LSI based ESXi command line tools

LSI have a utility that is deployable on an ESXi host th manipulate and make changes to their controllers without having to go into the controller BIOS, the utility is very powerful and allows you to perform functions such as:

  • Create or Destroy a RAID Virtual Disk
  • Change cache policies
  • Change the status of Virtual Disks
  • Block access to Virtual Disks
  • Import Foreign Config

Please note: For the latest version of StorCli please visit the LSI Website for MegaCli please visit your server vendor website

Above are just a few examples of things that you can do using the command line tools.? Depending on who the OEM is for your LSI Based card, you would either use StorCLI or MegaCLI, we will cover both command sets for performing the same operation, for the cross references, I used this document from LSI, So which command option do we use to simulate a disk failure?

The obvious choice would be to set a RAID virtual disk or a Physical disk into an Offline state, before I seen the behaviour of doing this first hand I would have agreed 100%, however after seeing what happened after doing this made me look further at other options of achieving the same thing, but the question you may be asking is why would this not work?

When placing a RAID disk or Physical disk into an Offline state, what I observed in the ESXi logs is that there was no SCSI sense codes being received by the host from the controller, I could see a Host Side NMP Error of H:0x1 which equates to a No-Connect and the action from that is to failover, the disk was marked as Absent in the Virtual SAN UI but not failed, so obviously this is not what we wanted to achieve.? After a bit more digging and testing I finally stumbled across an option which after testing a few times resulted in the correct behaviour, so what was the option?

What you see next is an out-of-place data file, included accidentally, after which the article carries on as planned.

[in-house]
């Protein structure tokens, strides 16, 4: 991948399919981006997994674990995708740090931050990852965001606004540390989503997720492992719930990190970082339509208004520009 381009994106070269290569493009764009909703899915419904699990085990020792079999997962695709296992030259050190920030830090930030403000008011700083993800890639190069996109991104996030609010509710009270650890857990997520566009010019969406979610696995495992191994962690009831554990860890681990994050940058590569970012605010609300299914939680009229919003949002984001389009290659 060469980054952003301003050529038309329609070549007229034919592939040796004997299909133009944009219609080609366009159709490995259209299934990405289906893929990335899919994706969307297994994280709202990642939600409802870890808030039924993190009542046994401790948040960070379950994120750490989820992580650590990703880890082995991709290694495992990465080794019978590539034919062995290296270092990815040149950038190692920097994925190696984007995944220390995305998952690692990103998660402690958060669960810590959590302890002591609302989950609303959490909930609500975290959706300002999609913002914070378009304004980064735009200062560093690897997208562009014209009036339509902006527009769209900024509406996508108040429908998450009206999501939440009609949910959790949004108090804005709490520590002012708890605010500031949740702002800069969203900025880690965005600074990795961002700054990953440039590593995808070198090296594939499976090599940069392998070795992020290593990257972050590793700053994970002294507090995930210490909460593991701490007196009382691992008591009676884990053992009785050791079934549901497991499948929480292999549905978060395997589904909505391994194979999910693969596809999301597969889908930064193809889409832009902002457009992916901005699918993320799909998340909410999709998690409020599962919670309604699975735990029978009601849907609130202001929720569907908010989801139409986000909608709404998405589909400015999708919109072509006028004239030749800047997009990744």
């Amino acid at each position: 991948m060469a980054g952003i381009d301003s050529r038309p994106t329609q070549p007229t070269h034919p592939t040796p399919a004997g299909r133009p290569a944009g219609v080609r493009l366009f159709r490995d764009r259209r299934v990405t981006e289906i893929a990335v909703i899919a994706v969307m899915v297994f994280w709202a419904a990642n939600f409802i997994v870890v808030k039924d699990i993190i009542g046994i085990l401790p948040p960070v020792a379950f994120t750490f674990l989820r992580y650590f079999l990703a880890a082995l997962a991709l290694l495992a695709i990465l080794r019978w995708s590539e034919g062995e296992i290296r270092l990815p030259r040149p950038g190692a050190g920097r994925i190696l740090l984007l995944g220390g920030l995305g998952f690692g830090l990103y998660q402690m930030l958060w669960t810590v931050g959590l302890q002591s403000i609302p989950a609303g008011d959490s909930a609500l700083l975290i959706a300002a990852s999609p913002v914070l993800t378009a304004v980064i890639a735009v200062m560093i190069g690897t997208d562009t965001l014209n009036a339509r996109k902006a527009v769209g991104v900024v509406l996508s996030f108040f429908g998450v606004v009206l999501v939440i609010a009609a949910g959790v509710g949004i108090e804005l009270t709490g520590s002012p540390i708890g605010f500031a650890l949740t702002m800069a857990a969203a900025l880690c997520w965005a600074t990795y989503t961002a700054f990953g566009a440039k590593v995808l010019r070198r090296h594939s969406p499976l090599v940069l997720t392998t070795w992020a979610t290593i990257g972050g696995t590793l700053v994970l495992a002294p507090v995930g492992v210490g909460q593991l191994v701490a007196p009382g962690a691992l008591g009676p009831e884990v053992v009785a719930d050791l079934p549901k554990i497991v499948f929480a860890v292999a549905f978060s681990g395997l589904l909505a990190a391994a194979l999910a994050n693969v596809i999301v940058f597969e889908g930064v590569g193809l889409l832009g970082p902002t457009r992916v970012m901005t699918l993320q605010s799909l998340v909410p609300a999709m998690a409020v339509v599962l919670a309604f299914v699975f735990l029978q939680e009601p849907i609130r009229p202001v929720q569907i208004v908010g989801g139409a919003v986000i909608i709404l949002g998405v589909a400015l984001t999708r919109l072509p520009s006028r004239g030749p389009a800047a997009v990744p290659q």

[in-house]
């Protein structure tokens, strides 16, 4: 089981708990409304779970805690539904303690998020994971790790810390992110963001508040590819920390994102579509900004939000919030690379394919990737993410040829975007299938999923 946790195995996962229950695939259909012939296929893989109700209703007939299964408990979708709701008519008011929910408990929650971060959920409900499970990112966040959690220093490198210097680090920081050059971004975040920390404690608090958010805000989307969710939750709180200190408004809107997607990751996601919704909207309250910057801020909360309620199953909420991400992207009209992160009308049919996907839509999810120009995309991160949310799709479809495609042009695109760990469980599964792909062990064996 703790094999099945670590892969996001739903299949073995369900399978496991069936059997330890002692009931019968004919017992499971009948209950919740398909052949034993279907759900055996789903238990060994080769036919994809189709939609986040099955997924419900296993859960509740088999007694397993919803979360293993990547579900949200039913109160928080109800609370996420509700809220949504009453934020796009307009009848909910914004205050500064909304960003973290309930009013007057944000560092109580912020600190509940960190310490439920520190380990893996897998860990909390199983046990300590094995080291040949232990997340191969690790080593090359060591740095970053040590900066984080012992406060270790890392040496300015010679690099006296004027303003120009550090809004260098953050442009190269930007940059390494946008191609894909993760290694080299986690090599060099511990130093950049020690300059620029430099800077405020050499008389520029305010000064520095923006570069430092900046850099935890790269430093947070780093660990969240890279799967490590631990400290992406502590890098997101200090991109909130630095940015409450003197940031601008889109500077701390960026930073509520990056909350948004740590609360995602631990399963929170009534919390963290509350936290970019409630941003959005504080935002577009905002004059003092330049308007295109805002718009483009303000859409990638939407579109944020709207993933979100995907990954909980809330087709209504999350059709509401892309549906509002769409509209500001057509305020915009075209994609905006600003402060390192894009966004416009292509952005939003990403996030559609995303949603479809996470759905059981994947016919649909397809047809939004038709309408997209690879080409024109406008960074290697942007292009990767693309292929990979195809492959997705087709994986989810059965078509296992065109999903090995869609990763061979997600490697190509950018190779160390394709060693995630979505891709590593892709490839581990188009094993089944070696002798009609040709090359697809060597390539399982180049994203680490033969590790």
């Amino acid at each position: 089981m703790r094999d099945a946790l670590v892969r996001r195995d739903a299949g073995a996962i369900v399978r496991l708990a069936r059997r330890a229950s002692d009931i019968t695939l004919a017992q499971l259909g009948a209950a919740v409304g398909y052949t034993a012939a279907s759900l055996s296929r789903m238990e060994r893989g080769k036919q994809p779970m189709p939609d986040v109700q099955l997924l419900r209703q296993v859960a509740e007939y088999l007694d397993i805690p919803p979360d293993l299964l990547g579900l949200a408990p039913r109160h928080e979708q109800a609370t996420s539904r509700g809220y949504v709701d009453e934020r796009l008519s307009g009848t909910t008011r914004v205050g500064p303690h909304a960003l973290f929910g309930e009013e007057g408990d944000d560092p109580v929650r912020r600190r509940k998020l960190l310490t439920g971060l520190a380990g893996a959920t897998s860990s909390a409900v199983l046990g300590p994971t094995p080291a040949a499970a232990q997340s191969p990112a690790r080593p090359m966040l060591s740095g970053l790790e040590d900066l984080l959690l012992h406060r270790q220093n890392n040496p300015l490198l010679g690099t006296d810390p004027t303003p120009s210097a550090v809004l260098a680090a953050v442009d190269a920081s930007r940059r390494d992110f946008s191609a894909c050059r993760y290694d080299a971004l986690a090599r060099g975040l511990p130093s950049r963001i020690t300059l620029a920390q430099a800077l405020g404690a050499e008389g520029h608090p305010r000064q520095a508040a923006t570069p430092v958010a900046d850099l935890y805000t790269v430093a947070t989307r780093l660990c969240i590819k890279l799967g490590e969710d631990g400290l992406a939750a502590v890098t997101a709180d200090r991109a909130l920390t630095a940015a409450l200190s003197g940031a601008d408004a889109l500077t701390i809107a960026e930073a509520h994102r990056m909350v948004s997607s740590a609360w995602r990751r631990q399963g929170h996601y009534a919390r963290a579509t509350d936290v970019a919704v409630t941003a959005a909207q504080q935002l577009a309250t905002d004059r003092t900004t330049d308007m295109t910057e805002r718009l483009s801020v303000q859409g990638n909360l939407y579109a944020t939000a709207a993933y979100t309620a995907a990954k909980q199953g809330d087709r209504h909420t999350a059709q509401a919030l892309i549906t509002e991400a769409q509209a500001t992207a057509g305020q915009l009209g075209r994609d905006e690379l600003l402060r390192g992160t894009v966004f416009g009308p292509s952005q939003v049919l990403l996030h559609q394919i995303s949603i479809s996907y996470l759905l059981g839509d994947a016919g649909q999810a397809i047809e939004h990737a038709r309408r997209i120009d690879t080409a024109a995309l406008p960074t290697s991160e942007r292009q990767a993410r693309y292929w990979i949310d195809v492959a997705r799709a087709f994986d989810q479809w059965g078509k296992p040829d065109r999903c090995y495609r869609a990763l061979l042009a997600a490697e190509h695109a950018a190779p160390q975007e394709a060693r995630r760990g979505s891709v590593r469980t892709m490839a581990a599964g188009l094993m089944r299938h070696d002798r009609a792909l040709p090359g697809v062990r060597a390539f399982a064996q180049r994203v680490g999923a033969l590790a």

> storcli /c0 /v2 set accesspolicy=blocked

In the above command I am selecting Controller 0 with the /c0 option, and Virtual Disk 2 with the /v2 option, what this did is block access to the RAID Virtual Disk and send SCSI Sense Code information to the ESXi host which was:

  • Device Side NMP Error D:0x2 = Check Condition
  • SCSI Sense Code 0x5 = Illegal Request
  • ASC 0x24 = Invalid Field in CDB
  • ASC 0x25 = Logical Unit not Supported

This resulted in the disk being reported as Failed which was the expected behaviour, the desired command for MegaCli is as follows:

> MegaCli -LDSetProp -Blocked -L2 -a0

Where -a0 is the adapter number and -L2 is the Logical Drive number (Virtual Disk)

After the disk failure testing has been completed, in order to remove the blocked access to the Virtual Disk you issue the following StorCli command:

> storcli /c0 /v2 set accesspolicy=RW

And in MegaCli

> MegaCli -LDSetProp -RW -L2 -a0

After you have re-allowed access to the Virtual disk you will need to go into the Virtual SAN UI and remove the affected disk from the disk group and re-add it back in, the same applies if you was performing the failure test on the SSD that heads a disk group, only this time you will have to remove the whole disk group and re-add, after all you have just in effect replaced a failed disk 🙂

Using the error injection command to test a disk failure